Well, that was certainly a large haul of cards to part with for just a single card in return. It was a good feeling mailing out a huge stack of unwanted cardboard though. Besides, I think the trade-off was well worth it.
So, what was the one card I wanted to have so badly?
It's a really old one, in fact it's now my oldest baseball card.
I have always wanted just one card from this set. Any card would have been fine, but making this one even greater is the fact that it's a Red Sox card. You've waited long enough if you've read to this point, behold!
There are a few Red Sox players on the checklist, but what sold me on this particular card is the awesome, prominent, old-school Sox uniform. A good deal of the cards from this set feature closely cropped portraits of the players' shoulders and head, sometimes wearing a cap, sometimes not. Most of the uniforms and hats of the era were very subtle if not completely devoid of logos, so even the cards where you can see more of the player can be relatively bland. The end result is that for most of the cards in the set, if you covered up the team name on the bottom it would be a challenge to say the least to identify. Not Heinie Wagner though, the blazing red "Red Sox" on his uniform can't be missed, and matches the background color of this set perfectly.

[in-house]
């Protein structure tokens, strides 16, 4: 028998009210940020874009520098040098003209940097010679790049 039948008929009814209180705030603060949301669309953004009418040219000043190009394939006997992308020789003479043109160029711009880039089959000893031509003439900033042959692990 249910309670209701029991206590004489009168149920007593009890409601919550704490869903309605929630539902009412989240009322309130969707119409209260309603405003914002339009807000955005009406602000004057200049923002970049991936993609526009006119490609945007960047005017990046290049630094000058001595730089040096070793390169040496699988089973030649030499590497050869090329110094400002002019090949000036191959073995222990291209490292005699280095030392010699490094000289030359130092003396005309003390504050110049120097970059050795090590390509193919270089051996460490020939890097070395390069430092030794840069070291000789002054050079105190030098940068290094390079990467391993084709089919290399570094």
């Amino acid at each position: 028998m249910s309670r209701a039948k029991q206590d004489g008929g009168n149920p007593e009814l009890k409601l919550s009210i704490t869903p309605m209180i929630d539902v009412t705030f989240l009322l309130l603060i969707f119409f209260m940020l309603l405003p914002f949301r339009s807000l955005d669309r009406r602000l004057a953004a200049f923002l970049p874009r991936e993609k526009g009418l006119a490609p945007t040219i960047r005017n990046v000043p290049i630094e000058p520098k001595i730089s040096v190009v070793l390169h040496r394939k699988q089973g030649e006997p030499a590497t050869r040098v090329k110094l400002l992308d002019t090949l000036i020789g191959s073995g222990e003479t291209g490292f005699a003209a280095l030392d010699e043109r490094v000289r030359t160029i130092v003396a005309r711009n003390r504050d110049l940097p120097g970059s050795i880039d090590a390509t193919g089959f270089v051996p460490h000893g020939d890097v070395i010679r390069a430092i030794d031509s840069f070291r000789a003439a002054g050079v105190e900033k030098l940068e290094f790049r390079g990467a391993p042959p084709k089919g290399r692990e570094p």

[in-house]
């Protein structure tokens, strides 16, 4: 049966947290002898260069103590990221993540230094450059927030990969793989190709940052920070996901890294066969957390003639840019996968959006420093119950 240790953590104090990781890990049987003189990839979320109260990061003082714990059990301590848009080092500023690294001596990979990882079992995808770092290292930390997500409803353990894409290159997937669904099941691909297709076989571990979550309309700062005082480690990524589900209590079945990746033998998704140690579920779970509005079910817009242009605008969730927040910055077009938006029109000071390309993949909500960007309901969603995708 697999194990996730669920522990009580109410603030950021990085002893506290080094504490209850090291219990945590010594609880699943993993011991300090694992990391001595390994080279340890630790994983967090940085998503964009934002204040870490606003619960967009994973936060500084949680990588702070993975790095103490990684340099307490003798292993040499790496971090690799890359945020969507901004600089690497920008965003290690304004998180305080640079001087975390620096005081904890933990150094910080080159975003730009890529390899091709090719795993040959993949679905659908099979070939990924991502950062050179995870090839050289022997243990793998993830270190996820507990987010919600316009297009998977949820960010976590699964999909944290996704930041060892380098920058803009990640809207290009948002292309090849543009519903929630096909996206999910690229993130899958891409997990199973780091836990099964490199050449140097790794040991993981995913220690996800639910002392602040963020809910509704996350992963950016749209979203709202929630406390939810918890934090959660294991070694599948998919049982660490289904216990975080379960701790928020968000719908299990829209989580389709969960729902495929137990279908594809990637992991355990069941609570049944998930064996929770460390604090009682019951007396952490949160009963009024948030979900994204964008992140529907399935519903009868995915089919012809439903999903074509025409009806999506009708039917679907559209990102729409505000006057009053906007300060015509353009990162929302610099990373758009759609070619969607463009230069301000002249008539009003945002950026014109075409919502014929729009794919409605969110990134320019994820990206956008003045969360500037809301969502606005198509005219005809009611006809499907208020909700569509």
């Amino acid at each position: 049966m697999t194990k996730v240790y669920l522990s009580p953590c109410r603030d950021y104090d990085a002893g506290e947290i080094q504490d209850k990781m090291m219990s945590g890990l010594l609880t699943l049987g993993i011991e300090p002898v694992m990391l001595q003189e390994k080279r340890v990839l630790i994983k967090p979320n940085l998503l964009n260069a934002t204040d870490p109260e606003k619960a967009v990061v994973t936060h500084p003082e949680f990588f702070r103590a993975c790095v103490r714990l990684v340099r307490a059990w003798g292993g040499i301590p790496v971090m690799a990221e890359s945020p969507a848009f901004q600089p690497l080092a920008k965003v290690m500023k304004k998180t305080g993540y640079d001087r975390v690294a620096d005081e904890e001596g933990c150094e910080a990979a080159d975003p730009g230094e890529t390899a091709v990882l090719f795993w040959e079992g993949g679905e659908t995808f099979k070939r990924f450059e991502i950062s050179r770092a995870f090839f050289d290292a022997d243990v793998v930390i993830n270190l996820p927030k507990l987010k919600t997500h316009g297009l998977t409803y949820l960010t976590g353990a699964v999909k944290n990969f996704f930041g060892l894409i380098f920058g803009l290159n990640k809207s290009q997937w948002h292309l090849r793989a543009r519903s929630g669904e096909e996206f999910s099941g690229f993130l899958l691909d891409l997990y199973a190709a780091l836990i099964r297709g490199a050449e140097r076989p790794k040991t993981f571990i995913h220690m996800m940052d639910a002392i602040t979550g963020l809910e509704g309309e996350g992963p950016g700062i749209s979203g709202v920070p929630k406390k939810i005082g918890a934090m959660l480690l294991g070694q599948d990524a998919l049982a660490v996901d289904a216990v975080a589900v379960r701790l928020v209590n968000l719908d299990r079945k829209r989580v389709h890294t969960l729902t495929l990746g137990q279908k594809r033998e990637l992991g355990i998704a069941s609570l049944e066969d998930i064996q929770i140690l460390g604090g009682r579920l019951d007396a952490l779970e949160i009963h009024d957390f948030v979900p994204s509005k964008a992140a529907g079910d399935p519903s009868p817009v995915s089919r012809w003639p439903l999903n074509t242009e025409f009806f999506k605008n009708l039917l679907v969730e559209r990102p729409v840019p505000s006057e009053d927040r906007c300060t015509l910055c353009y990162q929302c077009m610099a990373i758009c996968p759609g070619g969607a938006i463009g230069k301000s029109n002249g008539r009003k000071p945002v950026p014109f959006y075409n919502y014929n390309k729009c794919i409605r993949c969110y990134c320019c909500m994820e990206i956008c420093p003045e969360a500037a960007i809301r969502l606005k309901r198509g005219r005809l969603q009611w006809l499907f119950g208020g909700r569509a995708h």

this write-up over at SABR, which is maybe a 10-15 minute read. Here are just a few reasons why this card rules. Charles, aka Heinie:
- Was born in the 1800s.
- Had a reputation for fighting early in his career and was once arrested for punching an umpire in the face.
- Was team captain for the very first game ever played in Fenway Park in 1912. Had a hit and a stolen base.
- Was a key player when the team won the World Series that very same 1912 season. In game 8! In extra innings. Against Christy Mathewson.
- Was Babe Ruth's "adult babysitter" during his early career.
- Was a member of four World Series champion Red Sox teams.
Well, I certainly need to do this again. Time to start rounding up some more cards to sell...